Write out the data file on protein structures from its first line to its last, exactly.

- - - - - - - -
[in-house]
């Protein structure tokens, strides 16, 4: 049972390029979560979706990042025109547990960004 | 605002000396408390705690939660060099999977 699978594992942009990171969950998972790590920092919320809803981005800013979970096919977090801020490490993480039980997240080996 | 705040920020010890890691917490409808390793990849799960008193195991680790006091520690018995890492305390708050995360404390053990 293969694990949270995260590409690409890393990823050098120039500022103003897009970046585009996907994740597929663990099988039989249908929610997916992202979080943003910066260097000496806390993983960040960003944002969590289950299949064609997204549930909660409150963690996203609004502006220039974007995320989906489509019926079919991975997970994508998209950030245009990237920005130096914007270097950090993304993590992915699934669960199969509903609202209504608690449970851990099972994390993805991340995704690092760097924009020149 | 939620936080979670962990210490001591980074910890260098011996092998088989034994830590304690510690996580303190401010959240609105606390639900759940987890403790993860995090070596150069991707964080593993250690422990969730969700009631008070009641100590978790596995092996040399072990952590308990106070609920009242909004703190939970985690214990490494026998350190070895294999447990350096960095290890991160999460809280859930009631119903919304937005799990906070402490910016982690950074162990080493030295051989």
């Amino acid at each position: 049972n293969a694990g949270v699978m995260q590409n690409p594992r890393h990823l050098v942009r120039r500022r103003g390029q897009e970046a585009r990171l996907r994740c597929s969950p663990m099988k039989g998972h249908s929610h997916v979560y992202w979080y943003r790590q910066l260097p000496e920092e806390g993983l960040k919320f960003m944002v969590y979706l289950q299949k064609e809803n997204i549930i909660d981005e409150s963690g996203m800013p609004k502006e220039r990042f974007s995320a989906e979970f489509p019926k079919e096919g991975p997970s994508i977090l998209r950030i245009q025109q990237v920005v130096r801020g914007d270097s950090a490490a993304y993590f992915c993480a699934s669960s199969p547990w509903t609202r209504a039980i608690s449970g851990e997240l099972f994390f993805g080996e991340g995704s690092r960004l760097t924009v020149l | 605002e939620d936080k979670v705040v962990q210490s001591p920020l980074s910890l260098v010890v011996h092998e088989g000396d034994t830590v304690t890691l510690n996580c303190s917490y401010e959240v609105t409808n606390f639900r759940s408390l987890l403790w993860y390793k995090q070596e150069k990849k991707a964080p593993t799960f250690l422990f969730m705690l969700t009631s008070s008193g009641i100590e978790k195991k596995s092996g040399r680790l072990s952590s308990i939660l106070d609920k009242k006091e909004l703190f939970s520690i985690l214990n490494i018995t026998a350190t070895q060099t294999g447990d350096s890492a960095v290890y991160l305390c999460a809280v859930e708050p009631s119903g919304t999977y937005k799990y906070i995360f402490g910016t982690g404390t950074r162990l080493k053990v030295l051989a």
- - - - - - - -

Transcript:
[in-house]
């Protein structure tokens, strides 16, 4: 049972390029979560979706990042025109547990960004 | 605002000396408390705690939660060099999977 699978594992942009990171969950998972790590920092919320809803981005800013979970096919977090801020490490993480039980997240080996 | 705040920020010890890691917490409808390793990849799960008193195991680790006091520690018995890492305390708050995360404390053990 293969694990949270995260590409690409890393990823050098120039500022103003897009970046585009996907994740597929663990099988039989249908929610997916992202979080943003910066260097000496806390993983960040960003944002969590289950299949064609997204549930909660409150963690996203609004502006220039974007995320989906489509019926079919991975997970994508998209950030245009990237920005130096914007270097950090993304993590992915699934669960199969509903609202209504608690449970851990099972994390993805991340995704690092760097924009020149 | 939620936080979670962990210490001591980074910890260098011996092998088989034994830590304690510690996580303190401010959240609105606390639900759940987890403790993860995090070596150069991707964080593993250690422990969730969700009631008070009641100590978790596995092996040399072990952590308990106070609920009242909004703190939970985690214990490494026998350190070895294999447990350096960095290890991160999460809280859930009631119903919304937005799990906070402490910016982690950074162990080493030295051989």
């Amino acid at each position: 049972n293969a694990g949270v699978m995260q590409n690409p594992r890393h990823l050098v942009r120039r500022r103003g390029q897009e970046a585009r990171l996907r994740c597929s969950p663990m099988k039989g998972h249908s929610h997916v979560y992202w979080y943003r790590q910066l260097p000496e920092e806390g993983l960040k919320f960003m944002v969590y979706l289950q299949k064609e809803n997204i549930i909660d981005e409150s963690g996203m800013p609004k502006e220039r990042f974007s995320a989906e979970f489509p019926k079919e096919g991975p997970s994508i977090l998209r950030i245009q025109q990237v920005v130096r801020g914007d270097s950090a490490a993304y993590f992915c993480a699934s669960s199969p547990w509903t609202r209504a039980i608690s449970g851990e997240l099972f994390f993805g080996e991340g995704s690092r960004l760097t924009v020149l | 605002e939620d936080k979670v705040v962990q210490s001591p920020l980074s910890l260098v010890v011996h092998e088989g000396d034994t830590v304690t890691l510690n996580c303190s917490y401010e959240v609105t409808n606390f639900r759940s408390l987890l403790w993860y390793k995090q070596e150069k990849k991707a964080p593993t799960f250690l422990f969730m705690l969700t009631s008070s008193g009641i100590e978790k195991k596995s092996g040399r680790l072990s952590s308990i939660l106070d609920k009242k006091e909004l703190f939970s520690i985690l214990n490494i018995t026998a350190t070895q060099t294999g447990d350096s890492a960095v290890y991160l305390c999460a809280v859930e708050p009631s119903g919304t999977y937005k799990y906070i995360f402490g910016t982690g404390t950074r162990l080493k053990v030295l051989a």